China’s 1st Sino-Chain Initiative- Censoring App Store and Weibo

China's 1st Sino-chain Initiative

Ever since China decided to go all-in blockchain in the last month, we’ve seen numerous trends taking place around the country, with all directions pointing towards a Sino-chain initiative (Sino-blockchain for short)

Sino-chain initiative

Since the blockchain frenzy in China following President Xi Jinping’s endorsement in October (Between, check out Xi Jinping’s full speech –contexualized and translated here) at the 18th Collective Study of the Chinese Political Bureau, we have seen various reactions from the markets and world leaders

Internally in China, the local officials have been taking the statement as a chance to parade and pump their own chest for blockchain in their local region, such as when a local politician in China’s Sichuan – a major bitcoin mining hub, advocated for Sichuan to remain attractive to the crypto mining industry.

There were also evidence that officials frantically deleted posts on Weibo, China’s social media, that claim the technology is a scam, signaling a sign of China’s turning stance on blockchain. Xuexi Qiangguo, China’s most downloaded app on Apple’s App Store, was also planning to feature educational content on Bitcoin (BTC) and Ether (ETH). 

Censorship Starting in App Stores

However, in the latest updates, we are seeing some rising trends in what appears to be slight polishes on the homegrown cryptocurrency and blockchain businesses.

For one, 11 blockchain-related listed companies just came under investigation of Shenzhen Stock Exchange, having to clarify their blockchain efforts to the regulators. This began in November 4th, when the China Securities Regulatory Commission decided to initiate an investigation into due to the suspected illegal information disclosure.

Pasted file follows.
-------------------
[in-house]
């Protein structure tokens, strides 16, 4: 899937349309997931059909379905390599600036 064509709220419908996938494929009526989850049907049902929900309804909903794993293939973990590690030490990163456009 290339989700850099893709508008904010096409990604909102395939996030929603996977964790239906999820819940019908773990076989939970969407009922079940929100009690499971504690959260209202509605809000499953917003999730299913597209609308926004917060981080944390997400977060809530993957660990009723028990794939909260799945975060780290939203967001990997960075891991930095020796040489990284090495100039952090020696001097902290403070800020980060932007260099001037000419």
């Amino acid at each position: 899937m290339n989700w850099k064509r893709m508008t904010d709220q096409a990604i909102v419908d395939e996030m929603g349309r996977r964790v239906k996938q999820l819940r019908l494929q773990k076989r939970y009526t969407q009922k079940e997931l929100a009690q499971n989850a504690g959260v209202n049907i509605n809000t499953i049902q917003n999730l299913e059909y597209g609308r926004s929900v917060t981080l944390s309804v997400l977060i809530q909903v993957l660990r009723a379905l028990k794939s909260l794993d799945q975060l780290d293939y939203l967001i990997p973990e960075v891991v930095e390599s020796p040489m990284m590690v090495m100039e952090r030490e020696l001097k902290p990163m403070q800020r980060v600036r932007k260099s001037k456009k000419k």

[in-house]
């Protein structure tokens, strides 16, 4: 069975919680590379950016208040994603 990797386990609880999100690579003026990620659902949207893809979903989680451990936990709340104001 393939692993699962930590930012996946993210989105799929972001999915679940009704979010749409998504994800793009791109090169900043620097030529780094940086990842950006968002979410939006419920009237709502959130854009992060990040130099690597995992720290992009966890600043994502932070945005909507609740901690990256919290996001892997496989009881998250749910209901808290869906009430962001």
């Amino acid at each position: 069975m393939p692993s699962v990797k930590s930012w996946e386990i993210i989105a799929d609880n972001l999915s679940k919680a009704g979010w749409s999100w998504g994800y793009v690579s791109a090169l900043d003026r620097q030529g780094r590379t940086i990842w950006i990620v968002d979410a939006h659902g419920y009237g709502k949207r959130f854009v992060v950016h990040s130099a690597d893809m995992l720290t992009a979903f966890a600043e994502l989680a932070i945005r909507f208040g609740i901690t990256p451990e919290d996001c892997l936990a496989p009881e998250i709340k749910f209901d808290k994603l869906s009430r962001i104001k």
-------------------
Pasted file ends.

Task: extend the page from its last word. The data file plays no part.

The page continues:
The inquiry letter sent by the exchange focused on three topics: disclosure of the specific mode of blockchain business, including application scenarios, profit models; clarification of the business progress, including talents, technical reserves, investment funds and expected revenue; tips on operation risks.

Additionally, the inquiry lso asked profits generated from the projects and how much the realized profits and revenue from the projects affect the firm’s total profits and revenue over the last year and the first three quarters of 2019.

Secondly, just yesterday, there was also news that the Apple App Store in China has restricted the use of “Bitcoin” keyword.

According to some sources, one app that had the word “Bitcoin” in its title and description has been around for 2 years. However, when it was updating to its newest version, suddenly the creators were notified of this violation. Once the word “Bitcoin” was removed from the app, the reviews dropped the violation notice.

Lastly, which also occurred today, Global Coin Research has learned that Weibo has restricted the words “blockchain” and “fry coins”. “Fry coins” in Chinese, colloquially, refers to pump and dump coins.

Weibo users whom were attempting to publish a post using the word “blockchain” and “fry coins” were notified that they couldn’t push the post, and that the reason for the failure was “there is information in the content that violates relevant laws and regulations or the “Weibo Community Rulings” and the current operation cannot be performed.

This to us signal that the technology companies have been receiving demands to curb the types of blockchain and coin information on the internet. It’s mentioned in adjacent to this news that People’s Daily, the official CPC’s newspaper, has been warning individuals of scammers since President Xi’s public support for blockchain. While in the short termit may be a positive and may remove some malicious actors, nevertheless, it ultimately makes us to ponder as to when and under what circumstances these words may resurface again.

Ultimately, it is important to realize that while China is increasingly pushing for blockchain technology, it will only advance the technology that serves the country and the regulators’ needs primarily- a Sino-chain.

China's 1st Sino-chain Initiative

It was alarming to see that more exchange founders were looking to leave the country than before, as it is very uncertain what this sino-chain will bring about to the existing crypto ecosystem and newcomers.

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